So the question is if it's only the coding which is different or if it's two completely different measures. Can you, in other words, recode one scale into the other before the t-test? Best, Henrik Quoting Statisticsdoc <[hidden email]>: > Talino, > > You would need to compare scales that are based on the same metric in order > to have a meaningful result. The numbers for the second scale may be higher > because the rating scale uses larger numbers, but that does not imply that > levels of some construct are higher. > > HTH, > > Steve Brand > > www.StatisticsDoc.com > > -----Original Message----- > From: SPSSX(r) Discussion [mailto:[hidden email]]On Behalf Of > Talino Bruno > Sent: Sunday, April 05, 2009 7:58 PM > To: [hidden email] > Subject: interpreting t-test results > > > I have set of results for two different tests taken by the same subjects. I > am using the paired sample t-test in SPSS, I assume that is the right one. > I get a significant difference between the two  test, both are > psychological measures, but I would like to know which test gives me the > higher score i.e which psychological construct is most prevalent in my > sample, the test scores are calculated differently one ranges from 1- 4 and > the other from 24-120. Would I use another analysis to get this answer? > > ===================== > To manage your subscription to SPSSX-L, send a message to > [hidden email] (not to SPSSX-L), with no body text except the > command. To leave the list, send the command > SIGNOFF SPSSX-L > For a list of commands to manage subscriptions, send the command > INFO REFCARD > > ===================== > To manage your subscription to SPSSX-L, send a message to > [hidden email] (not to SPSSX-L), with no body text except the > command. To leave the list, send the command > SIGNOFF SPSSX-L > For a list of commands to manage subscriptions, send the command > INFO REFCARD > ************************************************************ Henrik Lolle Department of Economics, Politics and Public Administration Aalborg University Fibigerstraede 1 9200 Aalborg Phone: (+45) 99 40 81 84 ************************************************************ ===================== To manage your subscription to SPSSX-L, send a message to [hidden email] (not to SPSSX-L), with no body text except the command. To leave the list, send the command SIGNOFF SPSSX-L For a list of commands to manage subscriptions, send the command INFO REFCARD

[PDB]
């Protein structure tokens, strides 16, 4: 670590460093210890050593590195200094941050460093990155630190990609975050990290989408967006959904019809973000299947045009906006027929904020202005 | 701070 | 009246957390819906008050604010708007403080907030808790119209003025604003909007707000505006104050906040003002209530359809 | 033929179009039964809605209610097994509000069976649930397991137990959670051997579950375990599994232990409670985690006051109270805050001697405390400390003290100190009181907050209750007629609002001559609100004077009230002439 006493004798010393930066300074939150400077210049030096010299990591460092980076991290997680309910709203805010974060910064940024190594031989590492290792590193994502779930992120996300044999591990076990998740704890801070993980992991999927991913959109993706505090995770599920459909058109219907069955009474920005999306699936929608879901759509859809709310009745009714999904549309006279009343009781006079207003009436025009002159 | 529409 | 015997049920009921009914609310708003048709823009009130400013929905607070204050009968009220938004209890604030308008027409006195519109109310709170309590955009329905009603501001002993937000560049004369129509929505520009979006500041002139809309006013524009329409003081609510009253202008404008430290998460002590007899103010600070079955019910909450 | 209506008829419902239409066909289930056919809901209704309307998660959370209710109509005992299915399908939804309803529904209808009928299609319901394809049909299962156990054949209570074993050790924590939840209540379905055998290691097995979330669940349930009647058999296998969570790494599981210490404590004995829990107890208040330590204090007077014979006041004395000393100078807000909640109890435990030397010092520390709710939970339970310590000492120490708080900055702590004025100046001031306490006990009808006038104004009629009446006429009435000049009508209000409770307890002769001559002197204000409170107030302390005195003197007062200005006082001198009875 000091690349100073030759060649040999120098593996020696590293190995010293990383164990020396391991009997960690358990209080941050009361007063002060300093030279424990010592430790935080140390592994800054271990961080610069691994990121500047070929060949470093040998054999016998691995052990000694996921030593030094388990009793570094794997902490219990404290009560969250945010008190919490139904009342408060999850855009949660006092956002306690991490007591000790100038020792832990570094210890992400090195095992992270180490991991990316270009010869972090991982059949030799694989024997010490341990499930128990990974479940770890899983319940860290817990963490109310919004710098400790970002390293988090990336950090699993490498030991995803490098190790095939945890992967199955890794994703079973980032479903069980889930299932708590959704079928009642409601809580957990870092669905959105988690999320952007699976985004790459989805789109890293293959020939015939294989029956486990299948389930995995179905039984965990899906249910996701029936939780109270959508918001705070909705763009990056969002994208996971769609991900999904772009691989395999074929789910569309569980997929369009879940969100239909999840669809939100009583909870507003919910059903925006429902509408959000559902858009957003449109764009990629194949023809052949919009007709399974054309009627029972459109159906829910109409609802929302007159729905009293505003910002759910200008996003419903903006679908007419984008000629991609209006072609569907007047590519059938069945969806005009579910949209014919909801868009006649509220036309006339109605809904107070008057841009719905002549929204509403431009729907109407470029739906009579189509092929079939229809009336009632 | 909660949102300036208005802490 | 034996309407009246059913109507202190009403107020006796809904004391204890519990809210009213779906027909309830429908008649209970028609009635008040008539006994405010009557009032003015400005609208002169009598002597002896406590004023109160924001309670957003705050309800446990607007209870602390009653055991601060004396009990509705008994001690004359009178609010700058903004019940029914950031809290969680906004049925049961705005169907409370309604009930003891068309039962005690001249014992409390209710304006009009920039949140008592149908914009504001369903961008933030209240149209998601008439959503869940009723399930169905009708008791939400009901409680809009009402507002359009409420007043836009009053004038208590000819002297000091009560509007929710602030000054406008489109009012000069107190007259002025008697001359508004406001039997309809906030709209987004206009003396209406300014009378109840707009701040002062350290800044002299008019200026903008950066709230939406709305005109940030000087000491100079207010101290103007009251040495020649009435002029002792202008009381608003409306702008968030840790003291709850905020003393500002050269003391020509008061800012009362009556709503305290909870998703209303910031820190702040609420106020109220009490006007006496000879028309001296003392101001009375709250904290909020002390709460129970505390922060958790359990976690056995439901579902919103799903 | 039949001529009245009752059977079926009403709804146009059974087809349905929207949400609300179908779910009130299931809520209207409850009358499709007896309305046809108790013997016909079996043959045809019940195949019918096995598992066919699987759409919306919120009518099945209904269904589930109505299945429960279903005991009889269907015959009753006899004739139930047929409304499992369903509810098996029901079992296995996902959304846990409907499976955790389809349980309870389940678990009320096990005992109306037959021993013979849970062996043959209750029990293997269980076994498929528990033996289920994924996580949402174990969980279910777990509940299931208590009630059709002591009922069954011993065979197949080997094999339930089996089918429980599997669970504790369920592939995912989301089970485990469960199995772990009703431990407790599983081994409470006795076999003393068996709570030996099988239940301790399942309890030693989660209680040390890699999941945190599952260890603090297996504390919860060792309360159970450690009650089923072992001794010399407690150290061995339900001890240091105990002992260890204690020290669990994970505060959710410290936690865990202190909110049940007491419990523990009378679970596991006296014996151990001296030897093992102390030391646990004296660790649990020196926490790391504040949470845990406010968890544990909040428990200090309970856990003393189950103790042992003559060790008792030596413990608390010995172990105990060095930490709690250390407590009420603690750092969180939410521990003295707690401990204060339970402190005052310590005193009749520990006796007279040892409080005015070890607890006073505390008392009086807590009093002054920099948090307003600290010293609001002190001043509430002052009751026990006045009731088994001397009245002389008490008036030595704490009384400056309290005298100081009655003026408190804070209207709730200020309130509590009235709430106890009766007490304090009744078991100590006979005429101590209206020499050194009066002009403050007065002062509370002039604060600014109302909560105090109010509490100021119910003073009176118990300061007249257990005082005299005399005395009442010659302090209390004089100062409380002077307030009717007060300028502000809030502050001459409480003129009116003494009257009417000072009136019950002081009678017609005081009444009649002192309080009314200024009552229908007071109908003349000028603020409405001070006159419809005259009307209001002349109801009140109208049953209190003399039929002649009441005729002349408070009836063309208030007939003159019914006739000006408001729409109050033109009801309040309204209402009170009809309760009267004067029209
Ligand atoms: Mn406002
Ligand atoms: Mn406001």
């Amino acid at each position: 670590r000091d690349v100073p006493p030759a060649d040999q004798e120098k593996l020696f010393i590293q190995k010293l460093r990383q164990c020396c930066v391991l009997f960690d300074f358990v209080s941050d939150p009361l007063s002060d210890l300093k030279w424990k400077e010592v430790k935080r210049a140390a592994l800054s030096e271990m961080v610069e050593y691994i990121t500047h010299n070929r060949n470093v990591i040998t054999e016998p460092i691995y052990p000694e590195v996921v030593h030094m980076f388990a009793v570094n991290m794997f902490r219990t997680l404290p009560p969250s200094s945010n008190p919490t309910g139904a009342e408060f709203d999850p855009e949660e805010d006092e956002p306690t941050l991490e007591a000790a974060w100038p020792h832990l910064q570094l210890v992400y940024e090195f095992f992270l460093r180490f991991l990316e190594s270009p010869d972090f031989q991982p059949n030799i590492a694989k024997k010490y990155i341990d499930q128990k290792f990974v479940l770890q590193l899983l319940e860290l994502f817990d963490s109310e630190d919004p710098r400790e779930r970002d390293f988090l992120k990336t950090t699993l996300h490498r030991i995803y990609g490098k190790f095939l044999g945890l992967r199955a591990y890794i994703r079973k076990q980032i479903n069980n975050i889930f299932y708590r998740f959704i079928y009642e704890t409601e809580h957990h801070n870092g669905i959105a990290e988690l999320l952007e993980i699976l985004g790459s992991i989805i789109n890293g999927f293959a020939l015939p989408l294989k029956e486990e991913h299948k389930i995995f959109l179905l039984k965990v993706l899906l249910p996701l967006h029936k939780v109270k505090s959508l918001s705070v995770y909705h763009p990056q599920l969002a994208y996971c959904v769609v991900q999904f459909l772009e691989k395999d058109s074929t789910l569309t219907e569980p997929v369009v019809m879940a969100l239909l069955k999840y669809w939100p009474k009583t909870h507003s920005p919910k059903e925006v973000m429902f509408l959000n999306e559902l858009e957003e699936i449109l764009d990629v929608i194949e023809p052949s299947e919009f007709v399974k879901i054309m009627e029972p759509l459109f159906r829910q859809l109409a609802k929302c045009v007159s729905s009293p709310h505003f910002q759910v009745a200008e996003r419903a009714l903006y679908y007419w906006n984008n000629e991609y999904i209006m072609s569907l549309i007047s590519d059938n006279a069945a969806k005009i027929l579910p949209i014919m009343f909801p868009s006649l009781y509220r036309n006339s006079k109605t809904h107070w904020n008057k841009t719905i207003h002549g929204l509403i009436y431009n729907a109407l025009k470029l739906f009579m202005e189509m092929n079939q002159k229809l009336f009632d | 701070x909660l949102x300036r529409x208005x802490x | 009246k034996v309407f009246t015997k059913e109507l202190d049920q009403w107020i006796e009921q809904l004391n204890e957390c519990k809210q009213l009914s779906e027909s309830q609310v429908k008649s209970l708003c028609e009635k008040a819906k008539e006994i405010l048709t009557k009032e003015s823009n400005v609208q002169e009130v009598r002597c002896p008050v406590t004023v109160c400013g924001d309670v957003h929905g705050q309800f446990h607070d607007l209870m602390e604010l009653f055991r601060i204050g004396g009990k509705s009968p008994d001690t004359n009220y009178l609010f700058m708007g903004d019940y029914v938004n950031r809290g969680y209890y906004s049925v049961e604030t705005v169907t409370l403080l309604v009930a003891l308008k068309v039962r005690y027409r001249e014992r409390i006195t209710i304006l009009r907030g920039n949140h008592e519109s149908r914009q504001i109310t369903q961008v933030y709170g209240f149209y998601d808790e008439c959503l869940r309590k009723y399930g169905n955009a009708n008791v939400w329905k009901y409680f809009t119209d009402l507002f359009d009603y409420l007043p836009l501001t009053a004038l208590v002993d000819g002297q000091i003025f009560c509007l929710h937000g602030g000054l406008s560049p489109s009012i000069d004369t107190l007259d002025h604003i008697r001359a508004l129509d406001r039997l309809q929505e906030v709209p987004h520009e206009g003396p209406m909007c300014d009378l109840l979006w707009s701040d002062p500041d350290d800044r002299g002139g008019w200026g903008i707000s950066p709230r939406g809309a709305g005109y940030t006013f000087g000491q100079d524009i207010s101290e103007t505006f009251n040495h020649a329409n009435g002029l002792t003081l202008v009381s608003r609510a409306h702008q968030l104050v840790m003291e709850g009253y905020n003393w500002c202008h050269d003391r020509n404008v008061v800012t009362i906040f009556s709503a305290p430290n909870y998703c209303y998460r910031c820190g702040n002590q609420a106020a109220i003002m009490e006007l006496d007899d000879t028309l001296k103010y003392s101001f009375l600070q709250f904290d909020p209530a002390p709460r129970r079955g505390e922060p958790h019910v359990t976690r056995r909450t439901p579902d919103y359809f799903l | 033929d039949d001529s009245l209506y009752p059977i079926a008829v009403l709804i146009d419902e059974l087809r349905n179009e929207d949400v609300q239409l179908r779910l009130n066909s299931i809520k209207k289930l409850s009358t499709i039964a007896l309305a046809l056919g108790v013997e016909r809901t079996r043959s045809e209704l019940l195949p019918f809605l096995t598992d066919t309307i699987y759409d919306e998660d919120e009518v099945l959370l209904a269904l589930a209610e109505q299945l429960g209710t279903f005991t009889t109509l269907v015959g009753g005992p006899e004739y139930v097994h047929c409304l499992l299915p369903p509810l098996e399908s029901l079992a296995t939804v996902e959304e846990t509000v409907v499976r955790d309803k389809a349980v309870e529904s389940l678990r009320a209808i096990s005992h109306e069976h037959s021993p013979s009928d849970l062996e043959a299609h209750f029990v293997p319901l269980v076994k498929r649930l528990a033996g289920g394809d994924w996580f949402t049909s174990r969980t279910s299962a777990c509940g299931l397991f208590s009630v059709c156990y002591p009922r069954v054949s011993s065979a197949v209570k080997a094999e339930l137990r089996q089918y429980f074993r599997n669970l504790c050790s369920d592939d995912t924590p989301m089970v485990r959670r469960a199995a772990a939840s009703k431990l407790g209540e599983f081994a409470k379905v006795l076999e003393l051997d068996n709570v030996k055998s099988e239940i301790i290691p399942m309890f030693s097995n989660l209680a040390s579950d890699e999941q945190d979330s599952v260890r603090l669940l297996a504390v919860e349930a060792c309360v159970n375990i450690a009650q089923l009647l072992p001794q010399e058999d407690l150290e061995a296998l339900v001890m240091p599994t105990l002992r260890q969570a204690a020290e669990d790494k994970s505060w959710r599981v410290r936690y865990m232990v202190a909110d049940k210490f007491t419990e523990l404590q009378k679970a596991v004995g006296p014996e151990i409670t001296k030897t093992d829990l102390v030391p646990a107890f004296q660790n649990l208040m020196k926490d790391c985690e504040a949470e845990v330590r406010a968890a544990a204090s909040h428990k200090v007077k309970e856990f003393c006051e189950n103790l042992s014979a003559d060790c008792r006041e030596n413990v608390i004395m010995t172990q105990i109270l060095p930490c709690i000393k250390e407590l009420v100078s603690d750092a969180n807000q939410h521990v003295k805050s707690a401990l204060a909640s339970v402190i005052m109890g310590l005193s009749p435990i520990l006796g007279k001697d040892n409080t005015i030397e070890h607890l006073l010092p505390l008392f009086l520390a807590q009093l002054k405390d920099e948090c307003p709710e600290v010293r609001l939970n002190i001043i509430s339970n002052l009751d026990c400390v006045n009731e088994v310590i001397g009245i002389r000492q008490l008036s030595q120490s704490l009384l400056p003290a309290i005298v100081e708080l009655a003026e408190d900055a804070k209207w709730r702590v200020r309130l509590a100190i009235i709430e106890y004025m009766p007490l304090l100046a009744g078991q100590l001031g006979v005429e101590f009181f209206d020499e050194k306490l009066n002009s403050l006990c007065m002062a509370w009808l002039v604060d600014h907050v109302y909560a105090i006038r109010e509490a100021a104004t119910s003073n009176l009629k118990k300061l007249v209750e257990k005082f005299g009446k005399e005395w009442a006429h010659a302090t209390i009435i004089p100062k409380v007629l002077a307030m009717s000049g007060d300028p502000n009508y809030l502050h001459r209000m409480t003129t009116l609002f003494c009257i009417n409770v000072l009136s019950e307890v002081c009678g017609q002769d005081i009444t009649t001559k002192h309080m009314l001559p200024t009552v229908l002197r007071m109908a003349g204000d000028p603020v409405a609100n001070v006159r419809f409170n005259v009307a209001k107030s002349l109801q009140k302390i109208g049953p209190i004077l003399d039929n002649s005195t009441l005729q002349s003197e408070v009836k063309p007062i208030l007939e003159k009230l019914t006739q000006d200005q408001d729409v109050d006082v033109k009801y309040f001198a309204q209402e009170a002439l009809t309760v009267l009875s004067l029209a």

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## Re: interpreting t-test results